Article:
Look Twice, Save a Life program paid for by motorcyclists
            Tough because considered a fee increase / tax
5-year study looking at Helmet Law Repeal
            vs SMARTER.com’s study
            Plastic Surgeons reporting increase in business since Helmet Repeal
Governor looking at Autonomous Vehicles

MO – Amy Allmon
            Helmet Bill made it to committee – but meeting delayed due to 3 hours of announcements
            Bill Riders over 21 with insurance exempted from helmet – no movement
            Secondary Infraction – No Traffic Stop for just failing to wear a helmet – no movement
            Profiling Bill – no movement

TN – Ed D
            Last year, attempted to push through Helmet Law Modification Bill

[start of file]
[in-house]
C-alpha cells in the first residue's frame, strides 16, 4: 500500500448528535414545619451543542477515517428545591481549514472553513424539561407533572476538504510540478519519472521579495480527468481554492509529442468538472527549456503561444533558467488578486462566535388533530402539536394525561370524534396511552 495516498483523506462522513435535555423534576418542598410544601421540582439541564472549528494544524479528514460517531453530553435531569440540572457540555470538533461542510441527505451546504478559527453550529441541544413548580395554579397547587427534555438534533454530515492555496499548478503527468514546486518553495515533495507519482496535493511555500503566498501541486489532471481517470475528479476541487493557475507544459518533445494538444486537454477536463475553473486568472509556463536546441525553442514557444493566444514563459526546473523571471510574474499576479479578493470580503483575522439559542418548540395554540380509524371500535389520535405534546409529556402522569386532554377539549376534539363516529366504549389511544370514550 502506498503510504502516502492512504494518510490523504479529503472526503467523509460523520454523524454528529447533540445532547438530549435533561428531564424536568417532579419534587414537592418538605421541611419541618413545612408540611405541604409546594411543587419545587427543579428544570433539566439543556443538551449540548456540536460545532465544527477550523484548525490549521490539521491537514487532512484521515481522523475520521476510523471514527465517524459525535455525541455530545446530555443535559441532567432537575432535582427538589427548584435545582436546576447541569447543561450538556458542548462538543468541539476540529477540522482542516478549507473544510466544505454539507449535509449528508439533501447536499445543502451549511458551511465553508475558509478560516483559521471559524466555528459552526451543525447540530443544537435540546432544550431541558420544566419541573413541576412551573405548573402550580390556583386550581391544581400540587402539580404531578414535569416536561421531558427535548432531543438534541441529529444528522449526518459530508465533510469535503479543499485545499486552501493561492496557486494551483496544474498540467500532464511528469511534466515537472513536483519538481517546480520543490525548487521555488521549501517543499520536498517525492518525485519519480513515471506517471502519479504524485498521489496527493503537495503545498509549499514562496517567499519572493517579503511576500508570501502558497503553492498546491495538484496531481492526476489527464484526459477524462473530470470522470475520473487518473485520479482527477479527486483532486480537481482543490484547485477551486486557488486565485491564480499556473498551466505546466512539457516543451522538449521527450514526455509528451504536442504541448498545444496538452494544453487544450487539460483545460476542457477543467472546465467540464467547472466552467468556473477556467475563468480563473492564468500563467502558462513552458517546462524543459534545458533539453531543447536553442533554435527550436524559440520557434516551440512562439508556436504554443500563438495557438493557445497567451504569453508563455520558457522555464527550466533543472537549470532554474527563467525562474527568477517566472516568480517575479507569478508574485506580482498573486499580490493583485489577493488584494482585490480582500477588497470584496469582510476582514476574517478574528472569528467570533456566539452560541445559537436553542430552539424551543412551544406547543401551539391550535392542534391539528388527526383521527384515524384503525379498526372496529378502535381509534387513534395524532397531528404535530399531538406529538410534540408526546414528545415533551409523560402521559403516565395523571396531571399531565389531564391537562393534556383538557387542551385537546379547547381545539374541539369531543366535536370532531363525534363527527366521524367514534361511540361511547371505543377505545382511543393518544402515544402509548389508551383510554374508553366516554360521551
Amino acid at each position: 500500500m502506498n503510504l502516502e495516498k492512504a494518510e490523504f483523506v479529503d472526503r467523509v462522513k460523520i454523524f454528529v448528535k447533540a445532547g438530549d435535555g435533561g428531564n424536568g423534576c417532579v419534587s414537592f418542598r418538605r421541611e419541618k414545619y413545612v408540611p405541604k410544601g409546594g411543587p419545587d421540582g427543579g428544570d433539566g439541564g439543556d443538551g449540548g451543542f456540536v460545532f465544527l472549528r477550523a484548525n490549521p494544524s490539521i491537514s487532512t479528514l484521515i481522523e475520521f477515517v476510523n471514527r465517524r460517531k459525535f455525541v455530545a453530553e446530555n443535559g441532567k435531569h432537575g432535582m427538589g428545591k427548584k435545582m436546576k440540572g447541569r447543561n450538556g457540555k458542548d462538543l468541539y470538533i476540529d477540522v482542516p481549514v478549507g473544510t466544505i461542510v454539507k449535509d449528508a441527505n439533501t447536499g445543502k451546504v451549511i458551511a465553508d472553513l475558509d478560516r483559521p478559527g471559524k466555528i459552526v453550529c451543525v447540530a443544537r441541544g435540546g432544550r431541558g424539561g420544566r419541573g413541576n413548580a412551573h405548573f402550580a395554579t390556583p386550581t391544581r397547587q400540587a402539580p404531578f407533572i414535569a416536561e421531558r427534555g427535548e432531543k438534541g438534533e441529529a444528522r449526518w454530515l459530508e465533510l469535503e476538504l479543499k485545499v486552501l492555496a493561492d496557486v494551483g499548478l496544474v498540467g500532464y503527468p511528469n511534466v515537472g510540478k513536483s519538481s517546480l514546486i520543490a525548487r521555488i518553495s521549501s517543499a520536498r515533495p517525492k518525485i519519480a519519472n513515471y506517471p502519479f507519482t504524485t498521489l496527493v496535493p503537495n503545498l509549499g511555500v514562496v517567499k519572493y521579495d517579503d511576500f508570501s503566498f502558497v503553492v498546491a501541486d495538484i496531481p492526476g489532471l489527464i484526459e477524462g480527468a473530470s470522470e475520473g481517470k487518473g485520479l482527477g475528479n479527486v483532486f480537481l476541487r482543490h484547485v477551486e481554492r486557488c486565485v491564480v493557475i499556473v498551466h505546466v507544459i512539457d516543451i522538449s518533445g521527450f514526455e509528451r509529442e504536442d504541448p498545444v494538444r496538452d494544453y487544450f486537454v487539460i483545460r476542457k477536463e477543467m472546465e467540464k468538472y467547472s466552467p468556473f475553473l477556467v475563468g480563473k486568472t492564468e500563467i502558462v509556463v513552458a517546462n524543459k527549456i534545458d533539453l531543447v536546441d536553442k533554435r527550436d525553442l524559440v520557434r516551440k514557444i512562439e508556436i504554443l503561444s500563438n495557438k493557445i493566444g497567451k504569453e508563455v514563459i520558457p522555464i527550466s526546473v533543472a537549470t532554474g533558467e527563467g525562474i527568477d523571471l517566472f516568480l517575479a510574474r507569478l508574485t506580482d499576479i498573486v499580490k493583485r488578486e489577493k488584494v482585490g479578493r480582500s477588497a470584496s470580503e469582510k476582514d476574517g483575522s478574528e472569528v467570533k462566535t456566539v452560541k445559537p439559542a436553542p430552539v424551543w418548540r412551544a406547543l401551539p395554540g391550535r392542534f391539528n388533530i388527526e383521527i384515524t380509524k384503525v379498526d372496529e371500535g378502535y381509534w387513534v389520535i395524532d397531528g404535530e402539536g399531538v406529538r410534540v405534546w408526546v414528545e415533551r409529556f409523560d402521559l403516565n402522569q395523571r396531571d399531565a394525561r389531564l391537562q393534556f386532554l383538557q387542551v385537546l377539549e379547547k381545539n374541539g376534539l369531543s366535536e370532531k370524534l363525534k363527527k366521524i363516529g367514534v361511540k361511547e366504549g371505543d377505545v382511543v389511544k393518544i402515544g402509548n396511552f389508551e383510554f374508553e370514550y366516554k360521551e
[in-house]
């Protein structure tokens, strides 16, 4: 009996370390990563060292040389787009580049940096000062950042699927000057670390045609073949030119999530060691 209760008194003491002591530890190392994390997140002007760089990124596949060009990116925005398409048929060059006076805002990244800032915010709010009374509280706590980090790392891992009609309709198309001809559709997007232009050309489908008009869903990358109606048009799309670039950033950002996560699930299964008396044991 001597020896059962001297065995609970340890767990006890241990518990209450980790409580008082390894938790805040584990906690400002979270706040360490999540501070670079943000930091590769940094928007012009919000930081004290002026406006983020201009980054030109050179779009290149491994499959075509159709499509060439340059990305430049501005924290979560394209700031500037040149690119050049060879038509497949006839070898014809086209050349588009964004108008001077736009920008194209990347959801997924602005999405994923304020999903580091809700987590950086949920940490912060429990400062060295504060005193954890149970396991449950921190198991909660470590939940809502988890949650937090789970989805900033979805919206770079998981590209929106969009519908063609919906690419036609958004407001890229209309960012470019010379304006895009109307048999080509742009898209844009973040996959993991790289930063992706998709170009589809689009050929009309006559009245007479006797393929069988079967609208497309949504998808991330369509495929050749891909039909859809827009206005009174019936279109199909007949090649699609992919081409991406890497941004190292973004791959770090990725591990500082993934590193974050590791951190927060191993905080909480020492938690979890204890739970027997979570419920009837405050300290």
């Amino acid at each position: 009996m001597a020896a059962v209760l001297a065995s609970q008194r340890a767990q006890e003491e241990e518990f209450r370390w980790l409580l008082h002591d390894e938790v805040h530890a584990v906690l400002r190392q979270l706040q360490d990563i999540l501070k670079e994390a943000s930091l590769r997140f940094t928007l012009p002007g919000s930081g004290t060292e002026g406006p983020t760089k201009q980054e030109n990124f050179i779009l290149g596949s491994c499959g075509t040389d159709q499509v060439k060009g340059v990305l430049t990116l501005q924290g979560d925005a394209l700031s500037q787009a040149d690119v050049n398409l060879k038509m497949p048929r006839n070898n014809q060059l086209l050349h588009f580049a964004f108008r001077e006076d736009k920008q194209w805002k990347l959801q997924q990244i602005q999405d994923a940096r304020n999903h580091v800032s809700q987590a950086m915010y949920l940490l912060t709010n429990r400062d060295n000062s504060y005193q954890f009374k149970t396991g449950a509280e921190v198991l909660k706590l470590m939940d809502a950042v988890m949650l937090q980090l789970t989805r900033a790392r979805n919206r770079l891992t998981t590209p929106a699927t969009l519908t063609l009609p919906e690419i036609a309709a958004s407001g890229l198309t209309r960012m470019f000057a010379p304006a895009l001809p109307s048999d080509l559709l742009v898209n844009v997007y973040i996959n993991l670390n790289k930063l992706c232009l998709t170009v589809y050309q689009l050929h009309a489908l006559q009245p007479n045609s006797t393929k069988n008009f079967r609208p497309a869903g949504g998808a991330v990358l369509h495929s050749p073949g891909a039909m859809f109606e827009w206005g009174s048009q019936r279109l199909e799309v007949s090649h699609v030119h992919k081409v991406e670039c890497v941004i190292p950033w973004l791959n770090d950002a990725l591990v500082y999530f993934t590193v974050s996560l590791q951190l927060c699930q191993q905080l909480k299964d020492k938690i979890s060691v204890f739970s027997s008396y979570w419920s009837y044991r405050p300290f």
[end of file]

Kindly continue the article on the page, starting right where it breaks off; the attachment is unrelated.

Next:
Leveraging Tourism dollars argument
                        Finance Committee rules say Tourism can’t be used in financial analysis
                        Deputy Commissioner for State Police
            Looking at what to do next year
            New Governor expected next year (incumbent not running)
                        State Police Colonel retiring
            Shoulder Use Bill (allow Motorcyclists to use shoulder in stopped traffic)
            Road Guard issue – other organizations tried to push bill through
                        Attempting regulatory path instead
            Relationship with Homeland Security
                        2 State Grants received
                        “Required” to present “Don’t Ride Fried” to Legislators at State Capitol

SD – Jiggs